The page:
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The key to being the greatest version of yourself is personal development.

The key to being the greatest version of yourself is personal development.

Like it was just yesterday, I was searching for knowledge on the most effective methods to adapt my habits and attitudes so that they help me become a better version of myself — one that is more optimized and about which I can be proud. I was in the midst of one of my transition processes at the time.

When I was in college, I came up with an idea that several writers had claimed may lead to dramatic changes in one’s personality. It seemed to be a straightforward solution that fit my personality.

That’s what we were told.

Every week, that’s 52 books in a year, just by reading one book. To become a completely new person by the end of the year, read 52 books on personal development. Transformed.”

To tell you the truth, I found it to be logical beyond my comprehension. As a result of my fascination with the concept of “bombing my mind” as a means of altering my behavior, I followed the advice of many scientists, coaches, psychologists, and writers working in the field of human growth and development.

Using the greatest writers, I created an à la carte personal development school based on the subjects I wanted to improve on.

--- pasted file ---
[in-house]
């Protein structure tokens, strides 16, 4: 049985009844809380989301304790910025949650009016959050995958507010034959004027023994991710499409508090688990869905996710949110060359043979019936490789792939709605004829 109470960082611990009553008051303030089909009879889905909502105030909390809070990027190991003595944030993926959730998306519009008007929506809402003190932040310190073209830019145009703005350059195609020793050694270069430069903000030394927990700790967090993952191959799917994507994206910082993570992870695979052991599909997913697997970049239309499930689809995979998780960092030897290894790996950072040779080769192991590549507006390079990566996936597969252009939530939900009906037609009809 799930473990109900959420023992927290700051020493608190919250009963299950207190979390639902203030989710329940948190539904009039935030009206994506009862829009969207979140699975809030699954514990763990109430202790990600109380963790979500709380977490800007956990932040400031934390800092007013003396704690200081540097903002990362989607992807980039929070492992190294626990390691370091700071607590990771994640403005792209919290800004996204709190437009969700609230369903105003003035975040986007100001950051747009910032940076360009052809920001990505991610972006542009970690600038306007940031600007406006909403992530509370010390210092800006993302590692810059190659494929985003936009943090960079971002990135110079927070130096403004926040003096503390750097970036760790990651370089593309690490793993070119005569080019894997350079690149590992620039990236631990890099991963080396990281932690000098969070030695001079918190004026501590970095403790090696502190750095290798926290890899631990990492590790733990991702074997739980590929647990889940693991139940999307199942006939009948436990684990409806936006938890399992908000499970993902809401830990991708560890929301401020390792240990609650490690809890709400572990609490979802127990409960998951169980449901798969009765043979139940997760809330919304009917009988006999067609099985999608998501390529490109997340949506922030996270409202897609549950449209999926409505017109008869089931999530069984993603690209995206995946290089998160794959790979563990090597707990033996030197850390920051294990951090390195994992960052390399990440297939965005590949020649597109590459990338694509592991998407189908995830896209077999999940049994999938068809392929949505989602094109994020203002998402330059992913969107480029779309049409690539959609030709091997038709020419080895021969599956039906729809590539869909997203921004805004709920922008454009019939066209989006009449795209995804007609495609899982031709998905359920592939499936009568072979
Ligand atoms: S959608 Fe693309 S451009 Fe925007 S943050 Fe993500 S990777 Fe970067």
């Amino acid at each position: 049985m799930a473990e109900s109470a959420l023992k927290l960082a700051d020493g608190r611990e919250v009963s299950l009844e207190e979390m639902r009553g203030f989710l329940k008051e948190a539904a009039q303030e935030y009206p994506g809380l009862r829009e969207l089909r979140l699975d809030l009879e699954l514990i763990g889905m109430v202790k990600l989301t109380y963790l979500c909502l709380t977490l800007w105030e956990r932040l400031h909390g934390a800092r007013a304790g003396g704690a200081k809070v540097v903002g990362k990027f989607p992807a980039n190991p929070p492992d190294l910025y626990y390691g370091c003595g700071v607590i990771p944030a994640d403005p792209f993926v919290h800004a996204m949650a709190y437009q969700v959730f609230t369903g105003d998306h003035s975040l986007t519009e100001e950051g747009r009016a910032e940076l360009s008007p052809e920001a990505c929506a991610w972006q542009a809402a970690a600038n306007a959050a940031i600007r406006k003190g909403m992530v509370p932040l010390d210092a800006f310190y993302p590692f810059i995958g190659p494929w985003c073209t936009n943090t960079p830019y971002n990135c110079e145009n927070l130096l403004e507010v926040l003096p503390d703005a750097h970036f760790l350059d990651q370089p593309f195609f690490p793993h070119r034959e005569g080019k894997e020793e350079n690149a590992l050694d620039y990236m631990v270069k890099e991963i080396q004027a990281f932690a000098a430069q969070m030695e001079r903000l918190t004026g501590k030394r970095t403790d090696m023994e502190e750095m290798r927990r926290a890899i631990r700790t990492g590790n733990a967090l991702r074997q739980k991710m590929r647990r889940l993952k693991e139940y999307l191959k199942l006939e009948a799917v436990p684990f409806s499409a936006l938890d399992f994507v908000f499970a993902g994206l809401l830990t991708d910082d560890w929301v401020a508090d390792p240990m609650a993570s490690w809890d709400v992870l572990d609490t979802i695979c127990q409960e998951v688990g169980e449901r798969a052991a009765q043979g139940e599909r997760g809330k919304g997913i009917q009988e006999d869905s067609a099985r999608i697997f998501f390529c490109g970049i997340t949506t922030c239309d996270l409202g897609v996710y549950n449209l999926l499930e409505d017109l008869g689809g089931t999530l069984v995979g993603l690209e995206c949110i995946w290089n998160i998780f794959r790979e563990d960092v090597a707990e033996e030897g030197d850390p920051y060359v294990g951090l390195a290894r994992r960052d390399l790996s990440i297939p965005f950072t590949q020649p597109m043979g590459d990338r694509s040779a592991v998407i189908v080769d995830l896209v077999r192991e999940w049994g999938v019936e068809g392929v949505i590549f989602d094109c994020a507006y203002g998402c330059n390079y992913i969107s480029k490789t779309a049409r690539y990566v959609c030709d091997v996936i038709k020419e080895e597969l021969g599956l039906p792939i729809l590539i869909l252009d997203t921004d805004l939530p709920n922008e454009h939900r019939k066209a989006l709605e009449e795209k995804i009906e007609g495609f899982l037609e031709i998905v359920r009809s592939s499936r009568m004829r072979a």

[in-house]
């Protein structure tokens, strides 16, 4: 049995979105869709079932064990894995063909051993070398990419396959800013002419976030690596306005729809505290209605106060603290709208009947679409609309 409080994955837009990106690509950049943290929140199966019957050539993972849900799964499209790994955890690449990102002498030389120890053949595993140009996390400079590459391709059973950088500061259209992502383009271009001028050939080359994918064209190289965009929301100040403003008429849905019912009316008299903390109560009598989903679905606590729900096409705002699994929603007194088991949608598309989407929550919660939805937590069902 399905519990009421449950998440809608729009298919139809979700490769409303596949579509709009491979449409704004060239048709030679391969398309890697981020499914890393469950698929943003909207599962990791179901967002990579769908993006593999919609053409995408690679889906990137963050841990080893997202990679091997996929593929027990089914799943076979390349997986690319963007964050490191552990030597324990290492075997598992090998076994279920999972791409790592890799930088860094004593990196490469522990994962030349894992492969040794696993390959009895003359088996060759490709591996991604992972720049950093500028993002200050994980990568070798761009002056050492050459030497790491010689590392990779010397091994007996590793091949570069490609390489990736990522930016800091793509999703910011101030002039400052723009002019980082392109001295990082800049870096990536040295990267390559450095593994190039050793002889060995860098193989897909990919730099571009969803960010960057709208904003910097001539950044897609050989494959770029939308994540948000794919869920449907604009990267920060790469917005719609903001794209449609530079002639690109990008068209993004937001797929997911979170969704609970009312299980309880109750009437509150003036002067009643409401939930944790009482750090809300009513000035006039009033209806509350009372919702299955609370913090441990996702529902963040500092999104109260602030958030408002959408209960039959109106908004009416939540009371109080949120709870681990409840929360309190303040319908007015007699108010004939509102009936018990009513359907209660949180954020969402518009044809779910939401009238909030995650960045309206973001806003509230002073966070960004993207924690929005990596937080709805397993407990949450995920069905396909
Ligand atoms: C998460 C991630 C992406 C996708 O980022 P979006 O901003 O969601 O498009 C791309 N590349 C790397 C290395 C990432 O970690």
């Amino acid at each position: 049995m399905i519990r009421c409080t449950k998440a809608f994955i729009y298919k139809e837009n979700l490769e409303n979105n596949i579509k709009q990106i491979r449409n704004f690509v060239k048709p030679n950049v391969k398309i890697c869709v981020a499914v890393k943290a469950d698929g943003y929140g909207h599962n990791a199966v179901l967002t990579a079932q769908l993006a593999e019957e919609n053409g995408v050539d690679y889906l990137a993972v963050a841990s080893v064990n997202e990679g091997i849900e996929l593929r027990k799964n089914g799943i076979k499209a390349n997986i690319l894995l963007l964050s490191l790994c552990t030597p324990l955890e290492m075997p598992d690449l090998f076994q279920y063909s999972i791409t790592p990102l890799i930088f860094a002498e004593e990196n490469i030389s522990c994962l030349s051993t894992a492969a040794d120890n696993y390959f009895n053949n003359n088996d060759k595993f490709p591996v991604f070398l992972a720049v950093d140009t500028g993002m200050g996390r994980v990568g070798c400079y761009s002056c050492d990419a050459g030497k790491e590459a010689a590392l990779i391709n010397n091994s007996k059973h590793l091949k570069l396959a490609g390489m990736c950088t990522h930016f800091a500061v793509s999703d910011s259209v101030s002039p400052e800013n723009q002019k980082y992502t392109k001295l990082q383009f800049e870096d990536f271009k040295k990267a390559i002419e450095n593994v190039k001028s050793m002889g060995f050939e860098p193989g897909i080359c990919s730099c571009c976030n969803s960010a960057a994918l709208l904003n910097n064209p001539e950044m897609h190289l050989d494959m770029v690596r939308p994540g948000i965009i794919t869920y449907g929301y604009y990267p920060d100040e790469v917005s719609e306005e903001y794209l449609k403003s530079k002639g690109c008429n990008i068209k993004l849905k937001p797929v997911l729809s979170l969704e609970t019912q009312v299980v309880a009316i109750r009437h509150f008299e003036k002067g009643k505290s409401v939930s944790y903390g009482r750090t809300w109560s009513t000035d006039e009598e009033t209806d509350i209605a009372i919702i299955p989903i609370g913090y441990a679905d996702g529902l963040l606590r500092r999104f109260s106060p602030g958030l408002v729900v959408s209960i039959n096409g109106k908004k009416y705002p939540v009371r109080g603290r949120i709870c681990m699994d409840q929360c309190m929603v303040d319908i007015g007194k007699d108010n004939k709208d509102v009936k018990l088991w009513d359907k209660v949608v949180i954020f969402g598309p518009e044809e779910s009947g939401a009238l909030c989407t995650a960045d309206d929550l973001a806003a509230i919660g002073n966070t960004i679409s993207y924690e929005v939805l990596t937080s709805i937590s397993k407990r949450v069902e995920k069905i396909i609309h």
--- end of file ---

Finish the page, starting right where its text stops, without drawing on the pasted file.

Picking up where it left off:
First-hand readings on the topic were what I needed to learn how to change my behaviors and execute them.

However, I wanted to better understand my own emotional world and learn how to better regulate my emotions. He followed suit perfectly.

Since then, I’ve been a voracious reader.

The problem did not become apparent to me until almost two years later, though.

Is it more important to ‘know’ or ‘be’ So, what do you think?

As a result of reading more than 100 books while my back was turned, I created a false sense of security, believing that I had mastered all of the areas in which I had sought improvement.

Emotions?

After reading the finest and having a thorough understanding of that area, I was able to advise others.

Esteem?

That’s something I know like the back of my hand. I, of all people, had a steely sense of self-worth.

But life is immensely intelligent, and it places everyone on their proper position. Situations happen when we must use every one of our strengths to the fullest.

That’s what occurred to me at one of the most difficult periods of my life, as predicted.

Even if instinctive and subconscious responses surface when the human being is tested, it is at such times that the habits that are most deeply established emerge from hiding.

That isn’t all, either.

That after reading more than 100 books and attending a few conferences, nothing had changed.

He had a lot of knowledge, yet he was still a kid.

Having knowledge is not the same as being.

No matter how much you study public speaking and the techniques for being composed while speaking, you will never be able to do so if you don’t internalize the lessons and put them into practice.

Even if you know what emotions you’re feeling and how to deal with them, you won’t notice anything until you actively incorporate them into your daily life and try to improve them.

That runaway horse analogy isn’t going to help you at all.

Take a week off from reading.

In order to improve yourself, you don’t need to read a book a week. You don’t let a new thought, idea, or information sit around in your mind for long since you’ll get another one the next week and so on.

But on the other side, reading more won’t make you a better person, since let’s face it…